South American (Latin America) Trading Strategies (ILF Strategy Backtest)
Last Updated on March 8, 2023
It is now simpler to diversify your investment portfolio into other economies thanks to increased global web connectivity and the opening of many regions’ financial systems to the investing globe. You can diversify your portfolio using the Latin American markets. But what are South American trading strategies?
Exposure to the South American financial markets can be achieved in a variety of ways. Through international brokers like Interactive Brokers, you can trade Latin American equities directly. But an easier option is to invest in exchange-traded funds (ETFs) that track the South American markets. If you reside in the US, American Depository Receipts of South American stocks, which trade on the OTC markets are another option, and you can purchase them through your broker.
In this post, we take a look at South American trading strategies and we’ll also make a backtest of a trading strategy.
How can you trade South American markets?
You can readily access the South American (Latin America) market thanks to financial market deregulation and online trading platforms. The four typical methods are as follows:
- Exchange-traded funds (ETFs): One of the simplest ways to invest in the South American market is to buy ETFs that track their stock market indexes. These ETFs invest in stocks of native companies that are listed on the various Latin American stock exchanges, and they enable you to have a portfolio that is already diversified. Purchasing such index ETFs is significantly more affordable than attempting to build your own portfolio of South American stocks.
- Depository Receipts: You can purchase depository receipts of Latin American stocks if they are available in your country. A depositary receipt (DR) is a physical certificate that a bank issues to represent shares of a foreign corporation that are traded on a domestic stock exchange. It offers an alternative to trading on an international market and enables you to hold equity in other nations. If you reside in the US, you can purchase an American depositary receipt (ADR) of any big South American stock of choice from the OTC marketplace through your broker.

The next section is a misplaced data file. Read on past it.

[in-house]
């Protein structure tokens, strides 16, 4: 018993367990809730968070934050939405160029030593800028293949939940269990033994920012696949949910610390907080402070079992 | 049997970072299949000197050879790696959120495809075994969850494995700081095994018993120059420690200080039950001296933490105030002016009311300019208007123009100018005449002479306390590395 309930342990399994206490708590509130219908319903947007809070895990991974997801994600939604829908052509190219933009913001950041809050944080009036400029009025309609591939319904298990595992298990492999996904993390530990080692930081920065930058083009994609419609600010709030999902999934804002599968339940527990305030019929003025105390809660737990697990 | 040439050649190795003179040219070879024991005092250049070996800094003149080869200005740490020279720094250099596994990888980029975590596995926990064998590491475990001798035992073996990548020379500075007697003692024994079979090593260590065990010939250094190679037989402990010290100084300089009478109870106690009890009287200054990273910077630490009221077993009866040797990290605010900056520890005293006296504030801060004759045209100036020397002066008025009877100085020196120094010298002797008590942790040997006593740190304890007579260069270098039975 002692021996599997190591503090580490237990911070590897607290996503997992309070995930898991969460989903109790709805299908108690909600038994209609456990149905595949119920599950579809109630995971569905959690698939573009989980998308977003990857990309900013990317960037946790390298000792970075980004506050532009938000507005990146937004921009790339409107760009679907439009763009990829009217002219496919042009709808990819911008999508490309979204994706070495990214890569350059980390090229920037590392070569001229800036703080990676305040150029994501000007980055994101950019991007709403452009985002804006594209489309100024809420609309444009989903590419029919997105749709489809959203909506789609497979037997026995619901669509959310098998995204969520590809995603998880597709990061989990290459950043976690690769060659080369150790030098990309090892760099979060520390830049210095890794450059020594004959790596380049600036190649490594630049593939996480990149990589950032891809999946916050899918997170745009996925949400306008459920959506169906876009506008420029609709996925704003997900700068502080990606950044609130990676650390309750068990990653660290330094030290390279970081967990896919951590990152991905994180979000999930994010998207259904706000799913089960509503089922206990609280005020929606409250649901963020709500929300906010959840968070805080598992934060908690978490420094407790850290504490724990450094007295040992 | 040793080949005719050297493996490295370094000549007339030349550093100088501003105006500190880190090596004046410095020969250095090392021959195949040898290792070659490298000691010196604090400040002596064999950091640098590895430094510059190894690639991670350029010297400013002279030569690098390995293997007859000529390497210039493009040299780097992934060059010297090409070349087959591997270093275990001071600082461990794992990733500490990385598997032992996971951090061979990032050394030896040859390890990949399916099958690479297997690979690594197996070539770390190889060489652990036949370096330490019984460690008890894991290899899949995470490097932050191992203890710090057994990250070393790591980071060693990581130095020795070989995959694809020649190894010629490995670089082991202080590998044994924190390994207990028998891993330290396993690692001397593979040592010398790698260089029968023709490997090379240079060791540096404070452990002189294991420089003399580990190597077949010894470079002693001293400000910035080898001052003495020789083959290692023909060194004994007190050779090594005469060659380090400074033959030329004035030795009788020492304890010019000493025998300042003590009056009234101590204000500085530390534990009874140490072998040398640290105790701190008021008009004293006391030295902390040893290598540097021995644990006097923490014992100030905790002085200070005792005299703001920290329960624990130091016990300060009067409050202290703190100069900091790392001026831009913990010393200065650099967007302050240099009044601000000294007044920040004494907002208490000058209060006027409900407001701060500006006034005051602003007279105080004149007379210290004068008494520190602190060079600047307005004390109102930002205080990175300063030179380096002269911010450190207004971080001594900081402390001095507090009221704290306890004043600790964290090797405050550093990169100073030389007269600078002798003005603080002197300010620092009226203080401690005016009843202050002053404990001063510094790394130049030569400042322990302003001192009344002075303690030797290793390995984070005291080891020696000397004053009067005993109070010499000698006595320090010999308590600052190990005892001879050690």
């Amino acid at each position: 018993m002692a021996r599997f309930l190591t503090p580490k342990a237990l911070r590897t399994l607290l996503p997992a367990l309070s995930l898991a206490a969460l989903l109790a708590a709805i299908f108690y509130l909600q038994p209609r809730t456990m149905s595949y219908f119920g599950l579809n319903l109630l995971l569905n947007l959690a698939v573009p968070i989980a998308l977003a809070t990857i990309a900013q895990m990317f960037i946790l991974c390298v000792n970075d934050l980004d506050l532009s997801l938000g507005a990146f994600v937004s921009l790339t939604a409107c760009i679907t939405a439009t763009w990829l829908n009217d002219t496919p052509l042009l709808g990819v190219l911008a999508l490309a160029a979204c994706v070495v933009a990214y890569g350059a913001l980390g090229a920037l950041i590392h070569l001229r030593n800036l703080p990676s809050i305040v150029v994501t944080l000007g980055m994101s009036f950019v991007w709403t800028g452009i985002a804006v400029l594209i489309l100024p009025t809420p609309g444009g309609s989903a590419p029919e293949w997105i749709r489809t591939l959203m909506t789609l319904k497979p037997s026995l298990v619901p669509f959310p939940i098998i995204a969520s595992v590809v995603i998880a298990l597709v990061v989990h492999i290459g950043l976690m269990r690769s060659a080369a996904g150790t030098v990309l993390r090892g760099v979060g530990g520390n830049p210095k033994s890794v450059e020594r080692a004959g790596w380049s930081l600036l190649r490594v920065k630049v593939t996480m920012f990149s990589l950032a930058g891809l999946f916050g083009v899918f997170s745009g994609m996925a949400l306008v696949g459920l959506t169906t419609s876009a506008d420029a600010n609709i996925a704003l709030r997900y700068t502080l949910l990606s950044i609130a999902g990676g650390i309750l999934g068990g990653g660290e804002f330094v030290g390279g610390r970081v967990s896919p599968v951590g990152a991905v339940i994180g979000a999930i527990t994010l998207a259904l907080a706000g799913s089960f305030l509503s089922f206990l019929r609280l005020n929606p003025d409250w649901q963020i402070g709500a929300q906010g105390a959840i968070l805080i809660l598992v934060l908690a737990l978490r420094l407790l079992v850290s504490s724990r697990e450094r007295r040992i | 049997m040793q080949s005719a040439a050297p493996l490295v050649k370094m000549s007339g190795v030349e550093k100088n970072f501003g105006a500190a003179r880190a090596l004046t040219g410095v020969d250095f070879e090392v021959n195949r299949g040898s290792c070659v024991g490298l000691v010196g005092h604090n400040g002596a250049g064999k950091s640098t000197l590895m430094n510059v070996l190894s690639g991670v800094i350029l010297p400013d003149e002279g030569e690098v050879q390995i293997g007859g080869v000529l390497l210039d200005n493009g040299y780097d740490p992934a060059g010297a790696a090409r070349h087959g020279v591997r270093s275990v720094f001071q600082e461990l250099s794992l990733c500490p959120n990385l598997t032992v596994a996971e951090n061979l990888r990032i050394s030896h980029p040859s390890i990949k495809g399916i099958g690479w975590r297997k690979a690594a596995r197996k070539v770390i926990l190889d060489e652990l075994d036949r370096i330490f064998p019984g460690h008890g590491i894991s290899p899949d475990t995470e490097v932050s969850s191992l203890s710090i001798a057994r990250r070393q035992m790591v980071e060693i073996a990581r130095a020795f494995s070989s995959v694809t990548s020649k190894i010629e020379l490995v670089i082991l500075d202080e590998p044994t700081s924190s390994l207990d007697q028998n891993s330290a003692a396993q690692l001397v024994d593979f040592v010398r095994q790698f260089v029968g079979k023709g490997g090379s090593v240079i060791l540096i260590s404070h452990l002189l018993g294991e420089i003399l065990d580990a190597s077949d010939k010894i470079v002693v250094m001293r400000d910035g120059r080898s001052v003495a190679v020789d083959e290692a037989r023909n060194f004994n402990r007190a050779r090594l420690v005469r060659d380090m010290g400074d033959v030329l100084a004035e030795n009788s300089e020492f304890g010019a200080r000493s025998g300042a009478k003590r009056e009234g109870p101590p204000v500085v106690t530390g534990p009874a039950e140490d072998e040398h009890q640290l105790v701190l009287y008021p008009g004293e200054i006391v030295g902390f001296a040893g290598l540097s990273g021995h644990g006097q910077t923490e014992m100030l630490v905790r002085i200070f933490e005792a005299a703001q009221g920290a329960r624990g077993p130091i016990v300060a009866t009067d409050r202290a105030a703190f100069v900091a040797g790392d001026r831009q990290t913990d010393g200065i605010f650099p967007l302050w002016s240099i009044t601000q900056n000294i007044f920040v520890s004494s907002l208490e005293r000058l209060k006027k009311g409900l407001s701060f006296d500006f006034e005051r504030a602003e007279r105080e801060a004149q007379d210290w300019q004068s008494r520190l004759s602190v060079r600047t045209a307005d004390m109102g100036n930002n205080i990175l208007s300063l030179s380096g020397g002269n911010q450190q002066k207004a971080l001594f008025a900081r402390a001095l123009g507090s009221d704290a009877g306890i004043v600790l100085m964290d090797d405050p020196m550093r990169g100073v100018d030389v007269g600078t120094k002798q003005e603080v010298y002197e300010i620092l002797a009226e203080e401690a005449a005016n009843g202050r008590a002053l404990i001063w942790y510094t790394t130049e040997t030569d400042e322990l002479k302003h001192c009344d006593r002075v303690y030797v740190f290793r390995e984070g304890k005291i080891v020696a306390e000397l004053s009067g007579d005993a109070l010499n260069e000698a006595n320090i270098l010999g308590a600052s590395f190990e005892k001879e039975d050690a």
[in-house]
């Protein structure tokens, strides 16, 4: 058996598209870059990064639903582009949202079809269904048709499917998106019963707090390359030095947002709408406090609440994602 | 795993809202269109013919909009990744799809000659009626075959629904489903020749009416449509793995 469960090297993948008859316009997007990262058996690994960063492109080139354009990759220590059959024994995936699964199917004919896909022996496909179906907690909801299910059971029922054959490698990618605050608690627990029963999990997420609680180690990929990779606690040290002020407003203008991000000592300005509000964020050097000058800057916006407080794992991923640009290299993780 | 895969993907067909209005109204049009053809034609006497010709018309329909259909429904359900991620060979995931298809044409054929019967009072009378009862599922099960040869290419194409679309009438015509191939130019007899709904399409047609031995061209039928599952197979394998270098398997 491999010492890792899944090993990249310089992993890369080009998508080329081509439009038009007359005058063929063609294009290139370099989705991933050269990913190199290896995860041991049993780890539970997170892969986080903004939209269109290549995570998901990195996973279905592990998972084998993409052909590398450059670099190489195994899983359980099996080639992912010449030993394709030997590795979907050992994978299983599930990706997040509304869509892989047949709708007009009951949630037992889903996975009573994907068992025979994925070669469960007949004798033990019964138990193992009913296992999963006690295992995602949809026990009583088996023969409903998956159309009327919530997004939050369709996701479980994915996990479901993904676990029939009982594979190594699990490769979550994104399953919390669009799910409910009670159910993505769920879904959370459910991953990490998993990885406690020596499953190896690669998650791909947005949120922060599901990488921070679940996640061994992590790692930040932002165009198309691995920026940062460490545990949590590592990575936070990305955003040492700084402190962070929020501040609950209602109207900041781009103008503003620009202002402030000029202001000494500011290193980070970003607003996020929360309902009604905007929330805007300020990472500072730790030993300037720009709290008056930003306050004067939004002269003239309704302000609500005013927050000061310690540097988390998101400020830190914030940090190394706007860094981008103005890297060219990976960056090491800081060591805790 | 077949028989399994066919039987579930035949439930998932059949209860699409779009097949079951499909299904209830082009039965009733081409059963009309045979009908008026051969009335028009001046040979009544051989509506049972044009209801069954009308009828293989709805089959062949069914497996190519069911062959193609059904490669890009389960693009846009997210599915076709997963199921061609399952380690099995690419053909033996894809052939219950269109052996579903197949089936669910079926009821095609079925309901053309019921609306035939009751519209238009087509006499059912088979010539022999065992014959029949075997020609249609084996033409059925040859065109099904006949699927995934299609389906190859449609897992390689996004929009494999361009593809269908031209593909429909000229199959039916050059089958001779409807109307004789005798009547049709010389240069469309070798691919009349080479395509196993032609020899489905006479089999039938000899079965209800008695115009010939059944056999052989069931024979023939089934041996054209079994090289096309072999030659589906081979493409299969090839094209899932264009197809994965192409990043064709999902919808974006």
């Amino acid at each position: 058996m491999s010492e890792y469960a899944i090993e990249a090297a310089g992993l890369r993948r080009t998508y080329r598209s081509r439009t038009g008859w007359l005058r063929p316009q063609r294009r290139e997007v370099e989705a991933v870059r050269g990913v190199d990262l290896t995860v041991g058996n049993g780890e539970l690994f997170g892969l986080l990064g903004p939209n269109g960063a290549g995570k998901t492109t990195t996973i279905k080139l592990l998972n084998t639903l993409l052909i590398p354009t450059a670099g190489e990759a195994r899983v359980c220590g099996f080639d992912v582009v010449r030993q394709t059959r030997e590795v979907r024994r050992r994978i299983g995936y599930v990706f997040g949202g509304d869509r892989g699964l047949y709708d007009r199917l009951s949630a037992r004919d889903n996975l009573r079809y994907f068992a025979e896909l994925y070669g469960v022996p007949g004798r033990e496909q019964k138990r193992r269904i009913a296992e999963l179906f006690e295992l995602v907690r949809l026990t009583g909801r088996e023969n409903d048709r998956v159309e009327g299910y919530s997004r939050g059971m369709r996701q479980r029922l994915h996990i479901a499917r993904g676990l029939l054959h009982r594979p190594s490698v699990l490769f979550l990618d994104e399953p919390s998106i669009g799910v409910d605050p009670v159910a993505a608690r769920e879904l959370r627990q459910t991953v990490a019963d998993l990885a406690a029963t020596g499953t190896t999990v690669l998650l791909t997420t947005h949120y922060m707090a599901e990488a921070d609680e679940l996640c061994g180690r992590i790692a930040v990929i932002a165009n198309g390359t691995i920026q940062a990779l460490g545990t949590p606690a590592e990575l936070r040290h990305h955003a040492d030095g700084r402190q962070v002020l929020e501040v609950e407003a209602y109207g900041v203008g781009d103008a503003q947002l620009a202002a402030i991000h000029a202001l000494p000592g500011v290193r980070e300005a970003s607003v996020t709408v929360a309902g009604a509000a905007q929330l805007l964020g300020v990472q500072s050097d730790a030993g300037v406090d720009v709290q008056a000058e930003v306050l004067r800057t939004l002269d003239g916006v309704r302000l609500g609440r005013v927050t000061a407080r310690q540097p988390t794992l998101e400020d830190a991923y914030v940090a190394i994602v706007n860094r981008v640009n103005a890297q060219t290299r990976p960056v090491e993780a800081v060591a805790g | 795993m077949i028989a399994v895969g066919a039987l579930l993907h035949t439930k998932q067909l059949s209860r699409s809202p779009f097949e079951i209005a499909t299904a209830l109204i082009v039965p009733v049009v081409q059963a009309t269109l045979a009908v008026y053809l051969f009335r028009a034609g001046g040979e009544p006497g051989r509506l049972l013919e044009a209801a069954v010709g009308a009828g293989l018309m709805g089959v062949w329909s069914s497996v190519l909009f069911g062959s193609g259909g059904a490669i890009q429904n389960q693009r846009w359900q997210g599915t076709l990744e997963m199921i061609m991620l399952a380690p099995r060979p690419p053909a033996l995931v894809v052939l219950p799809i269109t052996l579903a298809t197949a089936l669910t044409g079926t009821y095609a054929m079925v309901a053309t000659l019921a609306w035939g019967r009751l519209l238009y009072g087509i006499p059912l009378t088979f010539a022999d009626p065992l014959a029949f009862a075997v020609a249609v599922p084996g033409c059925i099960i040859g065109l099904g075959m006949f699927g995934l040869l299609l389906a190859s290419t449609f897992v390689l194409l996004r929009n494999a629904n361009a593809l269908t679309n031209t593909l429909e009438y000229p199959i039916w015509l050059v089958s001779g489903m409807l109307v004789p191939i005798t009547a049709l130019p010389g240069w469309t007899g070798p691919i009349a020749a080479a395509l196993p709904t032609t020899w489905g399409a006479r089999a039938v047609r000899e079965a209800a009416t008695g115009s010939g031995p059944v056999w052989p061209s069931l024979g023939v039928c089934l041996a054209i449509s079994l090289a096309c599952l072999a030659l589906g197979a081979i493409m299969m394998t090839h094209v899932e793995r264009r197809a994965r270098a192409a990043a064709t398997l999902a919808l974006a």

- Directly trading the stocks: Although it is more challenging than buying ADRs, you can buy and sell stocks directly on South American stock exchanges through some international online brokerages. Interactive Brokers is one broker that provides access to many stock exchanges worldwide. You may also check other brokers, such as TradeStation and E*Trade, or ask your broker if they offer such services.
- South American stock CFDs: Here is another option, but it is only good for speculation purposes. You can trade some of the Latin American biggest stocks as CFDs through a CFD broker, such as IG, eToro, and so on. If your interest is just to gain from price movements rather than own the underlying stocks, you can check out different CFD brokers to see the ones that offer Latin American stocks. This option is only good for short-term trading, not investing, as it does not offer you the ability to own the stock.
South American ETFs
These are some Latin American ETFs that trade on US exchanges:
- iShares MSCI Brazil ETF (EWZ): This ETF provides exposure to Brazilian equities by investing in the largest and most liquid companies based in the South American country. Although there are many other options available that could help you achieve your portfolio objectives, EWZ is a respectable choice if you are looking to load up on Brazil.
- iShares Latin America 40 ETF (ILF): With Brazil, Mexico, and Chile accounting for the majority of holdings, this ETF provides broad exposure to the expanding Latin American area. You can use it for long-term investment because of this focus on rapidly emerging nations that are occasionally overlooked by other emerging market ETFs, but it is also good for short-term trading.